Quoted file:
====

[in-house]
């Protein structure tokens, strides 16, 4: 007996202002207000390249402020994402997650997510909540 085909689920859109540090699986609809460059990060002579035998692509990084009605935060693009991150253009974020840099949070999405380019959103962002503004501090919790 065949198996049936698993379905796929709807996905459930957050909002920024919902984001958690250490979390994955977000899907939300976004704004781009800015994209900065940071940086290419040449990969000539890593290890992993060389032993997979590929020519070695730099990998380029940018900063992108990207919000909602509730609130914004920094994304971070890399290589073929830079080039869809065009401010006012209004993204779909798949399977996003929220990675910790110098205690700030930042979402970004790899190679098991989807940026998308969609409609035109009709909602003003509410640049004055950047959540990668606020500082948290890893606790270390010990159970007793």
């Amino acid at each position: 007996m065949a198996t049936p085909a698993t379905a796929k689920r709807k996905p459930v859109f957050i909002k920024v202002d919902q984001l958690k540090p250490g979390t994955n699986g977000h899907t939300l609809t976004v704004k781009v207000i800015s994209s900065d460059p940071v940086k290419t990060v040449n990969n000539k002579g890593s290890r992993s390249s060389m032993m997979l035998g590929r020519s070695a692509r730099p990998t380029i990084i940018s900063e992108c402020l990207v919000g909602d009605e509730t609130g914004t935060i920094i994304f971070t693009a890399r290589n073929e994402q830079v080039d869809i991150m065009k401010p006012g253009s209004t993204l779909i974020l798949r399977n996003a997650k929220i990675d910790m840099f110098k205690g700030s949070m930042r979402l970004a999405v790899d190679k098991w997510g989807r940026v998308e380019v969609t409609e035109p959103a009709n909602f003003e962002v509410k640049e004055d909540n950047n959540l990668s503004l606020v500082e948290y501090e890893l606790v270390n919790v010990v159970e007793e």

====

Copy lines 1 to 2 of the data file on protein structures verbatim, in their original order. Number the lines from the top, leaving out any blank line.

[in-house]
């Protein structure tokens, strides 16, 4: 007996202002207000390249402020994402997650997510909540 085909689920859109540090699986609809460059990060002579035998692509990084009605935060693009991150253009974020840099949070999405380019959103962002503004501090919790 065949198996049936698993379905796929709807996905459930957050909002920024919902984001958690250490979390994955977000899907939300976004704004781009800015994209900065940071940086290419040449990969000539890593290890992993060389032993997979590929020519070695730099990998380029940018900063992108990207919000909602509730609130914004920094994304971070890399290589073929830079080039869809065009401010006012209004993204779909798949399977996003929220990675910790110098205690700030930042979402970004790899190679098991989807940026998308969609409609035109009709909602003003509410640049004055950047959540990668606020500082948290890893606790270390010990159970007793």